Archive for the ‘Psychology’ Category

The Middle Ground in Multiple Comparisons Correction

I got a note last week from a longtime colleague seeking advice on some reviewer comments of their latest paper. In their remarks the reviewer requested that the authors revert the corrected statistical threshold back to an uncorrected level of p < 0.001. The authors were left scratching their heads, wondering how they were going […]

August 7, 2009 • Posted in: MRI, Statistics • 3 Comments

Neuroimaging Statistics Workshop Videos

The Columbia University Department of Statistics hosted a workshop last month titled “Estimating Effects and Correlations in Neuroimaging Data”. Some great folks stopped by to give talks, including Ed Vul, Nikolas Kriegeskorte, Tor Wager, and Andrew Gelman. They recorded everything into Quicktime movies for those of us who couldn’t stop by – click the link […]

August 7, 2009 • Posted in: CogNeuro, MRI, Statistics • No Comments

Quote of the Week – Coggan

“My ignorance of science is such that if anyone mentioned copper nitrate I should think he was talking about policemen’s overtime.” – Frederick Donald Coggan

July 29, 2009 • Posted in: Quotes • 1 Comment

My first NIH grant proposal

My postdoc adviser Mike Miller and I spent several weeks last April writing a grant proposal requesting ARRA economic stimulus money to do some aging research. Mike has written several grants before, so he is a bit of a pro. In contrast I have never needed to submit a NIH grant proposal. I had steady […]

June 10, 2009 • Posted in: CogNeuro, Psychology • 3 Comments

Voodoo Perspectives on Psychological Science

I received my May 2009 issue of Perspectives on Psychological Science in the mail last week. This is the issue containing the original Voodoo Correlations paper along with responses from, well, just about everybody. Man, is it chock-full of debate. I don’t know if I have ever seen a journal volume published with more commentary […]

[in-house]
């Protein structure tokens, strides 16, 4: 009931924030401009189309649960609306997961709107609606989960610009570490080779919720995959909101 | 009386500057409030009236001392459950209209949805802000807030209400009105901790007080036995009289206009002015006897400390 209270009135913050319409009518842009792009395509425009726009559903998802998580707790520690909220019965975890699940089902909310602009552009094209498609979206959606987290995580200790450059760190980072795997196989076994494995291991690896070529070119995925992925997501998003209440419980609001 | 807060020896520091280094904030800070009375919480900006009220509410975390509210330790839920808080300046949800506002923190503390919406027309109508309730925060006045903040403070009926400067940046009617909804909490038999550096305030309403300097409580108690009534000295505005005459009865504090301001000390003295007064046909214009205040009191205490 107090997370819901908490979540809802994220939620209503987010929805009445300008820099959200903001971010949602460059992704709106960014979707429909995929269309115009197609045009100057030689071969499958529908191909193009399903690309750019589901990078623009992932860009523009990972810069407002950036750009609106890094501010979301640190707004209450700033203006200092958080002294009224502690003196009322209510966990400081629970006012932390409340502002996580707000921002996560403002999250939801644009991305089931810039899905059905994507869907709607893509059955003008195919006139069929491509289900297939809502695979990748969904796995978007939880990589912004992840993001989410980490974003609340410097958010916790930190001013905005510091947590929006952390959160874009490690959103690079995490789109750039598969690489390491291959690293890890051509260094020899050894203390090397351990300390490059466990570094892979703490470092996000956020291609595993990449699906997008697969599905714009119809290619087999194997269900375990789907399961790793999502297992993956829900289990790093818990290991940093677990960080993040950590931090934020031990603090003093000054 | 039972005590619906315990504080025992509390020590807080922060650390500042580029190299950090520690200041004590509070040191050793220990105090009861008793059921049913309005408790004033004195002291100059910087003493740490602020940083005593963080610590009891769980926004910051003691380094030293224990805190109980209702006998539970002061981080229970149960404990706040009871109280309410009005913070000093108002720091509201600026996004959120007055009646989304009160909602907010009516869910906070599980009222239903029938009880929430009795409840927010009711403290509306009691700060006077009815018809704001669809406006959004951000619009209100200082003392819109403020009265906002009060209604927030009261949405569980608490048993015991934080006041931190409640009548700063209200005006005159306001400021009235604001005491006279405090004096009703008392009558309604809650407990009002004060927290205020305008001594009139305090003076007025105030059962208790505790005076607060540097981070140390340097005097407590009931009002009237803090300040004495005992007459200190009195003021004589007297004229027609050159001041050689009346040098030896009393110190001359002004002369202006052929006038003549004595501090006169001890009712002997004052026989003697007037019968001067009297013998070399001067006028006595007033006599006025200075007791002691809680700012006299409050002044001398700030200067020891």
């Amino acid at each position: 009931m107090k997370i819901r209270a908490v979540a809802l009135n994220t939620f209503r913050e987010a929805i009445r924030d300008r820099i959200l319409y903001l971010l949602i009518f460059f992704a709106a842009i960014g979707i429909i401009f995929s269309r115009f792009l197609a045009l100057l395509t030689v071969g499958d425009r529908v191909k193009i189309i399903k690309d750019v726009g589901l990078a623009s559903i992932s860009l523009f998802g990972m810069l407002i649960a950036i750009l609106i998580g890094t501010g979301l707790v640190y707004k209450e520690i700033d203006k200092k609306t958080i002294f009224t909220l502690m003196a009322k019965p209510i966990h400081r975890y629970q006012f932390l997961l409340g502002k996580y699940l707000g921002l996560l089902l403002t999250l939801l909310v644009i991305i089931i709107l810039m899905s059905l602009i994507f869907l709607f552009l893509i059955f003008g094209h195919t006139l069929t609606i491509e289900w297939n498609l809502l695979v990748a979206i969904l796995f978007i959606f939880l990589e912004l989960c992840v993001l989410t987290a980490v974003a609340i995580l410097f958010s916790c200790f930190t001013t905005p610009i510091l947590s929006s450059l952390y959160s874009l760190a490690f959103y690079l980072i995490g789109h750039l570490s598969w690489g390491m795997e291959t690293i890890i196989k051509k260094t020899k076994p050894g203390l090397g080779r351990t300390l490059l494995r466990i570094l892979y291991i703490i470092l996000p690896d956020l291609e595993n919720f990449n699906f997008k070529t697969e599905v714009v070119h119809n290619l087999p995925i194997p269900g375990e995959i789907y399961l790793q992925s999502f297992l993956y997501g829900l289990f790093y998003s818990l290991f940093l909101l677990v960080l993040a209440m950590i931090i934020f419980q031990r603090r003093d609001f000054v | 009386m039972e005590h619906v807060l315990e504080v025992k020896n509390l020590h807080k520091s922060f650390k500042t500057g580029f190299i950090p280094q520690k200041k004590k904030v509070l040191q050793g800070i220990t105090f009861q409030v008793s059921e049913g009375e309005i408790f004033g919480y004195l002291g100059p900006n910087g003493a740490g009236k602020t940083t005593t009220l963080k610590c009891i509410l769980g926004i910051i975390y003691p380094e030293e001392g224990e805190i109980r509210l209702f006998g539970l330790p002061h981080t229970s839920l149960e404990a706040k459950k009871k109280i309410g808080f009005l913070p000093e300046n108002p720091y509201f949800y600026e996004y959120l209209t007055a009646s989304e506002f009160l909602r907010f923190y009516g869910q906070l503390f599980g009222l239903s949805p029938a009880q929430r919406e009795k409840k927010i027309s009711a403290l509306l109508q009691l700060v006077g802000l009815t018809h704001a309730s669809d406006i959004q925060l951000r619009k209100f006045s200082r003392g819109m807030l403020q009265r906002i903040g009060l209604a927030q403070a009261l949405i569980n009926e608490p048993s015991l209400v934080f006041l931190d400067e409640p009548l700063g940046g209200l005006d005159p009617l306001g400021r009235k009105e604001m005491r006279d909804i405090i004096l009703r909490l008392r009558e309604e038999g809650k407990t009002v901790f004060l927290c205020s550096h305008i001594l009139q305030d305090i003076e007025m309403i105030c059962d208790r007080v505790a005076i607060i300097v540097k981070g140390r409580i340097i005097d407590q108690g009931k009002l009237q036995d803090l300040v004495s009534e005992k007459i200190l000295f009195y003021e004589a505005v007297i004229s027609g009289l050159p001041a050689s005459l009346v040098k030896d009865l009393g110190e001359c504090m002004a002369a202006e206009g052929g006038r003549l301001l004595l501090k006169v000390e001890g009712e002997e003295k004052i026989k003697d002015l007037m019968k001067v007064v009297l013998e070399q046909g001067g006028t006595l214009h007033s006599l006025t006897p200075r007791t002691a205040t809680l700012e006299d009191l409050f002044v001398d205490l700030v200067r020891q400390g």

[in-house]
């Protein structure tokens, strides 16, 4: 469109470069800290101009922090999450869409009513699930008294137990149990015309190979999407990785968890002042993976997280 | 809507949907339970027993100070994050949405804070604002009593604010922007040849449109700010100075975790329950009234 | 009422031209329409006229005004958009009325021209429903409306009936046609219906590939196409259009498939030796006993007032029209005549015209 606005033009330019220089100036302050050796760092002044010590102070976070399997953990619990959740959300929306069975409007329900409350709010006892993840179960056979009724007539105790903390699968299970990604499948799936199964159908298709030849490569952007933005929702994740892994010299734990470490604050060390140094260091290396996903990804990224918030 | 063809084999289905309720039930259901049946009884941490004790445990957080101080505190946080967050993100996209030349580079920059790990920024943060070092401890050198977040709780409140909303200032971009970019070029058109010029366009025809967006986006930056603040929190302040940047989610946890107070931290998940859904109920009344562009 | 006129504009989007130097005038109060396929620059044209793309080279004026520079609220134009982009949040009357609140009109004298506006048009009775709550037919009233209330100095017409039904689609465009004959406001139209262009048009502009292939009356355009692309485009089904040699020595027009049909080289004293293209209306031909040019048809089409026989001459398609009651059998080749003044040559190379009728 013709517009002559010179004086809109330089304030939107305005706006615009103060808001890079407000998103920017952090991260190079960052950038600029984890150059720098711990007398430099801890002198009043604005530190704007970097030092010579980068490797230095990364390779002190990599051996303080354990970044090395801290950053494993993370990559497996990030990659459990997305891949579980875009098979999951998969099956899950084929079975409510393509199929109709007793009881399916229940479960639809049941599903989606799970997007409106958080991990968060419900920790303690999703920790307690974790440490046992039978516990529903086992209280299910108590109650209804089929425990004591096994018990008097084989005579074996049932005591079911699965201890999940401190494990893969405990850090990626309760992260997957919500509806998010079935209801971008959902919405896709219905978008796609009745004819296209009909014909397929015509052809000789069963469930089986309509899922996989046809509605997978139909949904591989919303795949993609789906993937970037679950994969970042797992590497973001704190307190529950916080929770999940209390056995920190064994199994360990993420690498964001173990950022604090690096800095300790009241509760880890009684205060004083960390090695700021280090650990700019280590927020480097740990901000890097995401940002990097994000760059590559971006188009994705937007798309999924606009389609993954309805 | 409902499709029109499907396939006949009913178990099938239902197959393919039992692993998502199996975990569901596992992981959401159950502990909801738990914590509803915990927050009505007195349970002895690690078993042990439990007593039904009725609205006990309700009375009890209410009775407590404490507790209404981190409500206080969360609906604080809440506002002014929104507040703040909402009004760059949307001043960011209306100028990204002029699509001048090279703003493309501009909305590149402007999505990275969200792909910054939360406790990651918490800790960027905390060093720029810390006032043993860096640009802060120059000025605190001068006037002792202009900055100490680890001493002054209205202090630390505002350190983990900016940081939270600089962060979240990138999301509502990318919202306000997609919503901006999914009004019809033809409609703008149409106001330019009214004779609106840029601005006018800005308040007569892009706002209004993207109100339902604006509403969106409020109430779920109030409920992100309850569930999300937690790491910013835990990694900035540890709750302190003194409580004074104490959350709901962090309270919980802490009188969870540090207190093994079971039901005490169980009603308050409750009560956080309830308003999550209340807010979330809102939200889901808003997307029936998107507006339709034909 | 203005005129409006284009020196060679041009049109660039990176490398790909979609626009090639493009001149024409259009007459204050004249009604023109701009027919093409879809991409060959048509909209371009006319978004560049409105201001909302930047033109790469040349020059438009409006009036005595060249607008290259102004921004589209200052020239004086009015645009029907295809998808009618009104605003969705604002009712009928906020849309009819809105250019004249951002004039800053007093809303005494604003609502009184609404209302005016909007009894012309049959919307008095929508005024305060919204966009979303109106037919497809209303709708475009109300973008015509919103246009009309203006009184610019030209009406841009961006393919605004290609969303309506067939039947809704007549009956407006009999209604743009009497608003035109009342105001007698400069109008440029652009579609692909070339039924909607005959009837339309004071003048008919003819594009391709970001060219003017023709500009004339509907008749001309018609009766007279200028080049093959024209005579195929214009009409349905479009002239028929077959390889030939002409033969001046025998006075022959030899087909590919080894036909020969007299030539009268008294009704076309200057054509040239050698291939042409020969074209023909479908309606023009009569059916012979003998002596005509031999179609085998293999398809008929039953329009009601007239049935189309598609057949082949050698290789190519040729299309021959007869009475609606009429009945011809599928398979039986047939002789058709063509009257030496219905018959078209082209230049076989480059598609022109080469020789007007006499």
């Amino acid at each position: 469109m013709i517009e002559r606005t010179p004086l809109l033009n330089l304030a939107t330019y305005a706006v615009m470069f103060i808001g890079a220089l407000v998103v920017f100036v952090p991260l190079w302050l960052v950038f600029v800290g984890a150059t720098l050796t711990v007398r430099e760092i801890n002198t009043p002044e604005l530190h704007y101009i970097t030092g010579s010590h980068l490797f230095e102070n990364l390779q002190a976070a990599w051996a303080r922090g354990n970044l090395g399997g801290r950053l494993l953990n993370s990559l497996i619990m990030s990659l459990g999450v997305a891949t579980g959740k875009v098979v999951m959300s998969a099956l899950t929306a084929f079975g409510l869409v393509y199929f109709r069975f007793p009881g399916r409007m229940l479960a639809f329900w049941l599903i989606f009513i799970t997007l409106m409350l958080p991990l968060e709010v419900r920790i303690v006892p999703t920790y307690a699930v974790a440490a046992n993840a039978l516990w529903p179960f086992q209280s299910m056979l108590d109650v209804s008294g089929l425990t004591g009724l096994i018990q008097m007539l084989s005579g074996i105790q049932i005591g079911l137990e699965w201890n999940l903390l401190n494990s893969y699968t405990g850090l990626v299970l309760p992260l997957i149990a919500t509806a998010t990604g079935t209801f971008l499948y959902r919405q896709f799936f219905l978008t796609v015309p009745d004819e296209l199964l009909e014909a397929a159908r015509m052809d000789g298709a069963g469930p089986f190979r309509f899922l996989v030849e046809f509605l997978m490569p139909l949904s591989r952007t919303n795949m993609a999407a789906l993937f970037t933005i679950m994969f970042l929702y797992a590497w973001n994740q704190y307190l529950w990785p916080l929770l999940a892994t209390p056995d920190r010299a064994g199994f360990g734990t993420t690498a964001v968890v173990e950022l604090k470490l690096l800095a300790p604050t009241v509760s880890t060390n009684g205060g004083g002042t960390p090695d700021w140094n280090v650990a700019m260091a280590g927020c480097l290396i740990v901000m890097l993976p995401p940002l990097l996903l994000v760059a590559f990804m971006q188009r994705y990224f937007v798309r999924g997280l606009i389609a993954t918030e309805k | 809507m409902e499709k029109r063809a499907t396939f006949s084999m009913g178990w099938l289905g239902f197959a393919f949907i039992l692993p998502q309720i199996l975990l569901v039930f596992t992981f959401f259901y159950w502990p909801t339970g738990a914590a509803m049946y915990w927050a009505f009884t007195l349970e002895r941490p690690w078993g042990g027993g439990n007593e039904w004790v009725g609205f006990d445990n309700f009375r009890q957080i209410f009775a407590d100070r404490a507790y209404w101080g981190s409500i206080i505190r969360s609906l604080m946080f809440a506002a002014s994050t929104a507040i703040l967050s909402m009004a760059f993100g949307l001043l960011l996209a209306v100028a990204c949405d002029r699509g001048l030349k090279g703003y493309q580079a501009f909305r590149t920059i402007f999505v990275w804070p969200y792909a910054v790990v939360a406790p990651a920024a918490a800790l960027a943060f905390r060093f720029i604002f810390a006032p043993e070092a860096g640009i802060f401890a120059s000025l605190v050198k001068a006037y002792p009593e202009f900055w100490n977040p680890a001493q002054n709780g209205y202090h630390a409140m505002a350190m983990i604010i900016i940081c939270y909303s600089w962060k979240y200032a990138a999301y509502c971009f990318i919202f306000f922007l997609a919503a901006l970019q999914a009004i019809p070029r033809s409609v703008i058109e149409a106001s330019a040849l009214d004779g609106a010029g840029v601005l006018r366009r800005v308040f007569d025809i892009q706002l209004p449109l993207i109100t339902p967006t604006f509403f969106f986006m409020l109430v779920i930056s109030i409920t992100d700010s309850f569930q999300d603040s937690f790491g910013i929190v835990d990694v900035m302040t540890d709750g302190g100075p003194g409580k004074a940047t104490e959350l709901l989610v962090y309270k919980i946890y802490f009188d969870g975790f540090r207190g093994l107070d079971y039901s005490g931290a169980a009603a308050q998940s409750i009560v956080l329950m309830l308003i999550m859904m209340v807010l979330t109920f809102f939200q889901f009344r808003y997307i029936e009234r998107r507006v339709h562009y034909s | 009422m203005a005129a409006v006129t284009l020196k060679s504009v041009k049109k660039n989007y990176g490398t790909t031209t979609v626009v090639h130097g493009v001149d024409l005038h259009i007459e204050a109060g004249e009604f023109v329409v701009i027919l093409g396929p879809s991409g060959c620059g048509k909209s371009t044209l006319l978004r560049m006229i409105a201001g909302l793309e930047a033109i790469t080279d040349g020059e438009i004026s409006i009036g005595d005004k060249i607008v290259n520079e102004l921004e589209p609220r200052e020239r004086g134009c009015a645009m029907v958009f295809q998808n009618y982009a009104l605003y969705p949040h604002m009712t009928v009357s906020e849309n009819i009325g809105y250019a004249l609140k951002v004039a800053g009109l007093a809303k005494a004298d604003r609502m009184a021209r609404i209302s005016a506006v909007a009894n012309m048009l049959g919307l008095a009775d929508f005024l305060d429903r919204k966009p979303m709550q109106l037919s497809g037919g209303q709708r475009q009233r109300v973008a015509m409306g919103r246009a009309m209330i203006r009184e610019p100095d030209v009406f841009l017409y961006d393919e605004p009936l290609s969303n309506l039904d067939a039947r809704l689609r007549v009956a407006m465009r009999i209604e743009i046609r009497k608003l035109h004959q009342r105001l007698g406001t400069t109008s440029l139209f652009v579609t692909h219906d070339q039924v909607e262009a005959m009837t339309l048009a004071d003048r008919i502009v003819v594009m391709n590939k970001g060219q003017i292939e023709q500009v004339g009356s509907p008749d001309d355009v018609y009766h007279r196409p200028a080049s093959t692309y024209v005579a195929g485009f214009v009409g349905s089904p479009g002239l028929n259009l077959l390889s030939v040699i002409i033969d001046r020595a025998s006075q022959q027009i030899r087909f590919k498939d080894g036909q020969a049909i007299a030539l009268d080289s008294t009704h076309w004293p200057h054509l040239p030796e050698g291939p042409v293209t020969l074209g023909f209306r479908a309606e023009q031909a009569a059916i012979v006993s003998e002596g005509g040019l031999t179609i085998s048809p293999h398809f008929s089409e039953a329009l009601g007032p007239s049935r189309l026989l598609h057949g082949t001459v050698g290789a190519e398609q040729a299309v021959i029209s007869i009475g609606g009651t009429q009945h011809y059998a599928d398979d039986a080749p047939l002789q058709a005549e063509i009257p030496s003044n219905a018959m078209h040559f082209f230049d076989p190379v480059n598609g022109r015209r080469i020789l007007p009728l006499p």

Quote of the Week – Sagan

“The truth may be puzzling. It may take some work to grapple with. It may be counterintuitive. It may contradict deeply held prejudices. It may not be consonant with what we desperately want to be true. But our preferences do not determine what’s true. We have a method, and that method helps us to reach […]

May 9, 2009 • Posted in: Quotes • 2 Comments

The Dangers of Double Dipping (Voodoo IV)

A new article discussing non-independence errors has arrived on the scene, and it is quite good. Nikolaus Kriegeskorte, Kyle Simmons, Patrick Bellgowan, and Chris Baker have authored a Nature Neuroscience paper called ‘Circular analysis in systems neuroscience: the dangers of double dipping‘. It is the same fundamental argument as the original Voodoo Correlations paper (now […]

April 30, 2009 • Posted in: CogNeuro, MRI, Statistics • 3 Comments

Matlab finite() function warnings

The latest version of Matlab deprecated the finite() function in favor of isfinite(). This is all fine and dandy in terms of improving the scripting language, but this change currently causes a crapalanche of warnings to be thrown as you use SPM. Usually along the lines of: Warning: FINITE is obsolete and will be removed […]

Quote of the Week – Curie

“I am among those who think that science has great beauty. A scientist in his laboratory is not only a technician: he is also a child placed before natural phenomena which impress him like a fairy tale.” – Marie Curie

April 4, 2009 • Posted in: Quotes • No Comments

Cognitive Neuroscience Society 2009 Review

I had a great time at the 2009 meeting of the Cognitive Neuroscience Society (CNS) last weekend. This is a conference that I try to attend every year, and I have been successful in that goal for six years now. Below is a list of highlights from the conference. I want to take just a […]